A study of the Utah public school costs of the W.P.A recreation project for the school year of 1939-1940

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Publication Type thesis
School or College College of Science
Author Thorpe, Verne B.
Title A study of the Utah public school costs of the W.P.A recreation project for the school year of 1939-1940
Date 1942-08
Description The Recreation Project of the Works Progress Administration has been sponsored by the State Board of Education since 1935. The project was written on a state-wide basis, to operate in each and every county. It was required that in each county or unit, a co-sponsor, having legal authority to conduct recreational activities must assume responsibility for its operation. This authority has been granted to the cities, counties, and school districts by the State Enabling Act. (See Appendix A, pp. 113.) On the basis of this granted authority, local school districts over the state have acted as co-sponsors of the Recreation Project. In this sponsorship they have been required to furnish a certain percentage of the operating costs as required by the Federal Government. These funds did not of necessity come from school finances, since the co-sponsors were given credit for all contributions and expenditures of all other local agencies or individuals that might have taken part in the financing of the Recreation Project. In other words; if the participants or others, paid for the use of school buildings and purchased their own material and equipment, the schools received credit for these expenditures the same as though they had funds. There has been a general feeling by both laymen and school people that this sponsorship has drawn heavily on school finances and that as a result, schools have not been able to carry on regular activities as efficiently as they would have, had they not used school funds for the sponsorship of the Recreation Project. Many have advocated that although the recreational activities have potential educational value, the school finances as now set up should not be used for recreational purposes. If they are to sponsor such activities, the costs should be from special taxation for that purpose. Since many agencies have been involved in the expenditures, it is important to know to what extent school finances have been decreased as a result of the sponsorship of the Recreation Project. It is evident that the schools have suffered only to the extent of the actual expenditures for this specific purpose and not for expenditures made in their behalf by other agencies and individuals.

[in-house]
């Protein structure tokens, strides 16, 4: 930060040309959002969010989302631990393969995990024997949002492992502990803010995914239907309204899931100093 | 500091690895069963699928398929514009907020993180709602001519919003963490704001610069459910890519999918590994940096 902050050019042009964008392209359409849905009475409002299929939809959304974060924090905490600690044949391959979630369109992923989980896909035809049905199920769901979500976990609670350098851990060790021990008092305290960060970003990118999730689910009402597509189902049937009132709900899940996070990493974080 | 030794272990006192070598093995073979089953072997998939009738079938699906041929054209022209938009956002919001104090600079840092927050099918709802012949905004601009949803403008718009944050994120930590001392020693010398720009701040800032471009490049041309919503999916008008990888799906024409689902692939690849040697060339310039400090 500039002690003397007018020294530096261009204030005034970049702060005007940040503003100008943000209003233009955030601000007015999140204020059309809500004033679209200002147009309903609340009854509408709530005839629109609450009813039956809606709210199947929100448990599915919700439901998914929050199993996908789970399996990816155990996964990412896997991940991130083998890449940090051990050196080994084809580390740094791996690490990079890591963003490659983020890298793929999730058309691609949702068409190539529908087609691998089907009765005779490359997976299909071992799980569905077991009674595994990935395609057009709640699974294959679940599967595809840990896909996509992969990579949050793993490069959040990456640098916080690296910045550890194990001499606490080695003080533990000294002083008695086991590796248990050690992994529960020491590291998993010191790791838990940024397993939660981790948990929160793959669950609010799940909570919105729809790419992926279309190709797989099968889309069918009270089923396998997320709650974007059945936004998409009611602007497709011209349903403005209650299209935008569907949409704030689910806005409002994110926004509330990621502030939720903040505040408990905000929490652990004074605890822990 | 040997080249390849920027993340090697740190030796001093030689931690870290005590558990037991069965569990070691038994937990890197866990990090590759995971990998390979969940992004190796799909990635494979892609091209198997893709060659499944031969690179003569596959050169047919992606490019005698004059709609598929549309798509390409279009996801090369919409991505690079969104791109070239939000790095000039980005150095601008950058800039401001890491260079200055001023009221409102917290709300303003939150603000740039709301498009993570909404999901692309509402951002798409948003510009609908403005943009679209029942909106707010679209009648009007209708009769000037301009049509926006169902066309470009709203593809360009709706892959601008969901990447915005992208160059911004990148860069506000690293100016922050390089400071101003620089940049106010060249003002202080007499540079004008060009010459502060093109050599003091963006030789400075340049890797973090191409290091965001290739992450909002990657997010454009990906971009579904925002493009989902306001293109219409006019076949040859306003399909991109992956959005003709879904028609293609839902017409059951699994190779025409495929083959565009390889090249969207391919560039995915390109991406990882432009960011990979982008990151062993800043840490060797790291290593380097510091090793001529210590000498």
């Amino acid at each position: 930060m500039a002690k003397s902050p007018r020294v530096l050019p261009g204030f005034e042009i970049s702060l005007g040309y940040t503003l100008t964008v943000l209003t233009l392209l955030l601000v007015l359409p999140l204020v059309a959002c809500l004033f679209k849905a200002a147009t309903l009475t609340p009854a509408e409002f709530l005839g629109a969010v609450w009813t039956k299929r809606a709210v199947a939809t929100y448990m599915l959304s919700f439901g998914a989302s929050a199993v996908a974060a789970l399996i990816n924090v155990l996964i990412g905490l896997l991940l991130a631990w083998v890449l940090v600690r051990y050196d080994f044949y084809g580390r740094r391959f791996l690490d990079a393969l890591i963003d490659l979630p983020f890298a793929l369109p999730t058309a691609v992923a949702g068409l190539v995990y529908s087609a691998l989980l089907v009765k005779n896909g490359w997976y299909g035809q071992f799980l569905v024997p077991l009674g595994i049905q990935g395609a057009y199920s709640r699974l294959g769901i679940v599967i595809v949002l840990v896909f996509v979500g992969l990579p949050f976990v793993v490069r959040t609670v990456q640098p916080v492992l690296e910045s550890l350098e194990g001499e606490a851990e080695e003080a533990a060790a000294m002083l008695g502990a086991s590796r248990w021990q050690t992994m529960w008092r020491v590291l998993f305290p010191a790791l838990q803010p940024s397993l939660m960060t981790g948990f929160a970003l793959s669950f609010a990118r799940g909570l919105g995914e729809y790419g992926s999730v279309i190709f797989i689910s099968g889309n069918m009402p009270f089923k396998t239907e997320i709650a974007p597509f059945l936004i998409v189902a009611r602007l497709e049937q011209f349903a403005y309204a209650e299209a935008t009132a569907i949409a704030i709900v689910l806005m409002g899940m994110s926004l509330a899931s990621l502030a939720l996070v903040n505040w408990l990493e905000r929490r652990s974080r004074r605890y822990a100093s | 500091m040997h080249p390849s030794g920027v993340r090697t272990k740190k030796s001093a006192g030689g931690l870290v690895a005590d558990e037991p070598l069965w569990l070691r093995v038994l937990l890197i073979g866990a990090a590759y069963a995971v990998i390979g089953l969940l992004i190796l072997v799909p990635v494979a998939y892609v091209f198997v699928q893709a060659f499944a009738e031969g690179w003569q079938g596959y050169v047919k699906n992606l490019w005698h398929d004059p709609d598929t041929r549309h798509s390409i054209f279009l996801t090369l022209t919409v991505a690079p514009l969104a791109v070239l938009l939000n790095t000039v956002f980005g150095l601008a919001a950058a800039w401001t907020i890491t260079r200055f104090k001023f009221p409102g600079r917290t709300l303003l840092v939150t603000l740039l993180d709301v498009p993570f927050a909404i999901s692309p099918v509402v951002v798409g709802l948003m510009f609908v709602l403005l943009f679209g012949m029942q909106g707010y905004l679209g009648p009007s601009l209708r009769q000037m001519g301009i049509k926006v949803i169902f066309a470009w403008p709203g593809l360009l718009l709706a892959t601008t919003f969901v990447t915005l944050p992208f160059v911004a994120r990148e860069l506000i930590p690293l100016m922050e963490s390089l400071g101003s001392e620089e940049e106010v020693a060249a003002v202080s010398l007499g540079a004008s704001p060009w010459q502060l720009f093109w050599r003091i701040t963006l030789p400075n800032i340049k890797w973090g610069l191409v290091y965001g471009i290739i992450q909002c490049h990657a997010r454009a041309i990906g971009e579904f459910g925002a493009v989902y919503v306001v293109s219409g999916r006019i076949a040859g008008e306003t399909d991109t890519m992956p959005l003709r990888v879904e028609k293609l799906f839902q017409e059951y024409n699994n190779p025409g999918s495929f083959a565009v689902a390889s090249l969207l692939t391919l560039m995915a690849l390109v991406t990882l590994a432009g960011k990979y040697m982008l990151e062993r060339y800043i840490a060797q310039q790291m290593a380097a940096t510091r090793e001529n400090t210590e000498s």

Type Text
Publisher University of Utah
Subject Utah, United States; Work Projects Administration; Recreation - Utah - Finance; Education - Utah - Finance
Language eng
Rights Management (c) Verne B. Thorpe
Format Medium application/pdf
ARK ark:/87278/s6449j05
Setname ir_etd
Date Created 2017-11-16
Date Modified 2017-11-20
ID 1281446
Reference URL https://collections.lib.utah.edu/ark:/87278/s6449j05
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